As students head off to college for the first time, they need more than books and school supplies. They need a basic knowledge of money. It can help ensure their college experience is a good one and doesn't saddle them with debt.
For starters, students need to understand how to manage money. That requires setting a budget and sticking to it. Getting off on the right foot can be the first step toward a lifetime of financial success.
A big part of managing money is managing debt and, for college students, there are two main types of debt to deal with. The first is credit card debt – what they spend on living expenses. The second is student loan debt. Either one by itself can be a significant load. The two together, if they get out of control, can wreck a student's economic future.
Colleges getting proactive
Fortunately many colleges and universities are now taking proactive steps to help new students cope with money management challenges. Penn State has a section on its website – Financial Literacy for College Students – that serves as a guide to making the right money decisions. The page consists of links to resource material and books that promote financial literacy.
Another site offering helpful advice for college students is iGrad. It provides activities, financial and student loan calculators, articles, videos with money-saving tips, and games designed to entertain while educating.
It includes information to help students find the best credit card for their situation. For example, it recommends a card with no annual fee and a reasonable interest rate. Students without good credit should be careful not to sign up for a subprime card that's loaded with fees.
When it comes to managing student loan debt, the Consumer Financial Protection Bureau maintains extensive resources to help college students avoid making disastrous choices. Its tools help students compare financial aid packages, better understand college finance and work out plans for paying off student debt.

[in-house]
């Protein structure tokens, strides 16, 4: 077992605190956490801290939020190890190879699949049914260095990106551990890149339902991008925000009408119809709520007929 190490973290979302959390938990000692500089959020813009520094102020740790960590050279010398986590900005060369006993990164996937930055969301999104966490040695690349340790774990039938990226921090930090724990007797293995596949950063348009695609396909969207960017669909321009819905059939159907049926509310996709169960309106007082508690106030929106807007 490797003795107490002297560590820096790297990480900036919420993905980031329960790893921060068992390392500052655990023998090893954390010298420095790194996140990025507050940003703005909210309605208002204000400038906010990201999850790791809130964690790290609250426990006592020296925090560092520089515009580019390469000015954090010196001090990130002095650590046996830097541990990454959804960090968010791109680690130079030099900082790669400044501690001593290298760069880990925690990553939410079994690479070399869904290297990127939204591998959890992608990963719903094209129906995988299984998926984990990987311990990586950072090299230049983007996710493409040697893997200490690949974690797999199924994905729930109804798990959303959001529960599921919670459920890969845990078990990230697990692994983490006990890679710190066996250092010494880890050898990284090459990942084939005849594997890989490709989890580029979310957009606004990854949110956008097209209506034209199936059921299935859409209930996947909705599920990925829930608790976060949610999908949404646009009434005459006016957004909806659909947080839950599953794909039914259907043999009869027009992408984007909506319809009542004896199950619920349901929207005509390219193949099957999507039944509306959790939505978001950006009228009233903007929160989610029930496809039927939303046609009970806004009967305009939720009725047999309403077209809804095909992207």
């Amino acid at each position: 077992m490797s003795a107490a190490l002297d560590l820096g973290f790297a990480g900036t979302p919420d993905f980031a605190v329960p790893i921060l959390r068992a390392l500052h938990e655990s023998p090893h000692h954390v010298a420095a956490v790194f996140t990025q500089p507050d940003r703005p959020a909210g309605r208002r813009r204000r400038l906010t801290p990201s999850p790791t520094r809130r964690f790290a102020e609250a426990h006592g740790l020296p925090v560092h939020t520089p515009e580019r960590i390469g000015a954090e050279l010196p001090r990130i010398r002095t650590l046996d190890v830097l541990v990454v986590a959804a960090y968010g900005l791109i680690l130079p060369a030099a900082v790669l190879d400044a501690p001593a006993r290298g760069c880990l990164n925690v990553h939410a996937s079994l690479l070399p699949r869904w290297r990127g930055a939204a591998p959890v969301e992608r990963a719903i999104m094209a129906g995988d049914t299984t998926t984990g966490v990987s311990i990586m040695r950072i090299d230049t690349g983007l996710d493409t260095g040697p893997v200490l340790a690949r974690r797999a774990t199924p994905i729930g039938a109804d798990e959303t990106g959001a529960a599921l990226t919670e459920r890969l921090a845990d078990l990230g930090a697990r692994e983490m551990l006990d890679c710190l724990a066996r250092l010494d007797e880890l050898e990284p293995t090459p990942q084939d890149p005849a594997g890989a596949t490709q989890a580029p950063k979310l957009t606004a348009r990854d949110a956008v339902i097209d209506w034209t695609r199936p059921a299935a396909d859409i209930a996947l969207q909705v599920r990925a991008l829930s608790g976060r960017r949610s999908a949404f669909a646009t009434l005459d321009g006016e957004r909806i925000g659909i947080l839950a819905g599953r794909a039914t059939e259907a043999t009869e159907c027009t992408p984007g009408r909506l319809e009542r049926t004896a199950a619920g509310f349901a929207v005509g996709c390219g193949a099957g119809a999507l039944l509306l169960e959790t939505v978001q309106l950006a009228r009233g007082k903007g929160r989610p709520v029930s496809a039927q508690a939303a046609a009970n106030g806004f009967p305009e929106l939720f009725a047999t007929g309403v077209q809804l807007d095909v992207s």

The Certified Financial Planner Board of Standards (CFP Board)has also prepared financial literacy resources for college students. The organization sees college students as having a special need for this information.
"Financial basics are rarely taught in high school," said Eleanor Blayney, the CFP Board's consumer advocate. "Almost everything you know about money you had to learn on your own, glean from your parents, or assume you'd figure it out later—when you actually have some money. But here's the thing: the best time to start financial planning is when you're young."
Her advice? Make the most of your college years so that you will enhance your earning potential after college. It's easier to manage money when you're making money.
Also, cultivate a healthy credit score while you are still in college. That means paying all your bills on time and not maxing out your credit card.
Your credit score is influenced by how you use credit. Do you carry a large balance on your credit card or do you pay off the balance each month? If you carry a balance, do you make just the minimum payment each month or do you make series attempts to pay down the balance?
Not carrying a balance is probably the most important step you can take to keep your personal debt under control. That means not making a credit card purchase that you can't pay for at the end of the month.
And though it can be hard to do when you are a poor college student, getting into the savings habit – even if it's only a few dollars each month – will pay off in the future.
"When you are young, you may be money-poor, but you're rich in time, which is a powerful wealth builder," Blayney said. "You are also at the point in your life when you are making important choices that will impact your financial situation for decades to come. Having a plan to guide those choices is like preparing an outline before you write that first college paper: you'll know where you're going—and whether you've arrived there—more quickly and efficiently than if you guess as you go."